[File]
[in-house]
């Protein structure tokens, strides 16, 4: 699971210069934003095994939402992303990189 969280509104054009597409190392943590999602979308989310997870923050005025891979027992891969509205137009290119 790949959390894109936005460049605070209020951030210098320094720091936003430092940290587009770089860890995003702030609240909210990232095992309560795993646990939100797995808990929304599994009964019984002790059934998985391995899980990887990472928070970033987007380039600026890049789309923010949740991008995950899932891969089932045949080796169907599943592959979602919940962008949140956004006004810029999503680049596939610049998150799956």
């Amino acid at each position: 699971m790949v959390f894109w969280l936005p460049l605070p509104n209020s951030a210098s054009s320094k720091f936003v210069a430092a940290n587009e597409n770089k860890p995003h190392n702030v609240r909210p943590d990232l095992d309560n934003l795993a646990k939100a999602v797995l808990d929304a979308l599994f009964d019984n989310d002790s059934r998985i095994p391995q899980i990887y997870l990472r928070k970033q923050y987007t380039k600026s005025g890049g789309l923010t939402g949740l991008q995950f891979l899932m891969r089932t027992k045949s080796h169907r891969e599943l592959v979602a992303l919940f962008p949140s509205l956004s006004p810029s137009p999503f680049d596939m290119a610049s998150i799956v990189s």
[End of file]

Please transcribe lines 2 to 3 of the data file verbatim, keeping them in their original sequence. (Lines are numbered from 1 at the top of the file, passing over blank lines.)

């Protein structure tokens, strides 16, 4: 699971210069934003095994939402992303990189 969280509104054009597409190392943590999602979308989310997870923050005025891979027992891969509205137009290119 790949959390894109936005460049605070209020951030210098320094720091936003430092940290587009770089860890995003702030609240909210990232095992309560795993646990939100797995808990929304599994009964019984002790059934998985391995899980990887990472928070970033987007380039600026890049789309923010949740991008995950899932891969089932045949080796169907599943592959979602919940962008949140956004006004810029999503680049596939610049998150799956």
């Amino acid at each position: 699971m790949v959390f894109w969280l936005p460049l605070p509104n209020s951030a210098s054009s320094k720091f936003v210069a430092a940290n587009e597409n770089k860890p995003h190392n702030v609240r909210p943590d990232l095992d309560n934003l795993a646990k939100a999602v797995l808990d929304a979308l599994f009964d019984n989310d002790s059934r998985i095994p391995q899980i990887y997870l990472r928070k970033q923050y987007t380039k600026s005025g890049g789309l923010t939402g949740l991008q995950f891979l899932m891969r089932t027992k045949s080796h169907r891969e599943l592959v979602a992303l919940f962008p949140s509205l956004s006004p810029s137009p999503f680049d596939m290119a610049s998150i799956v990189s």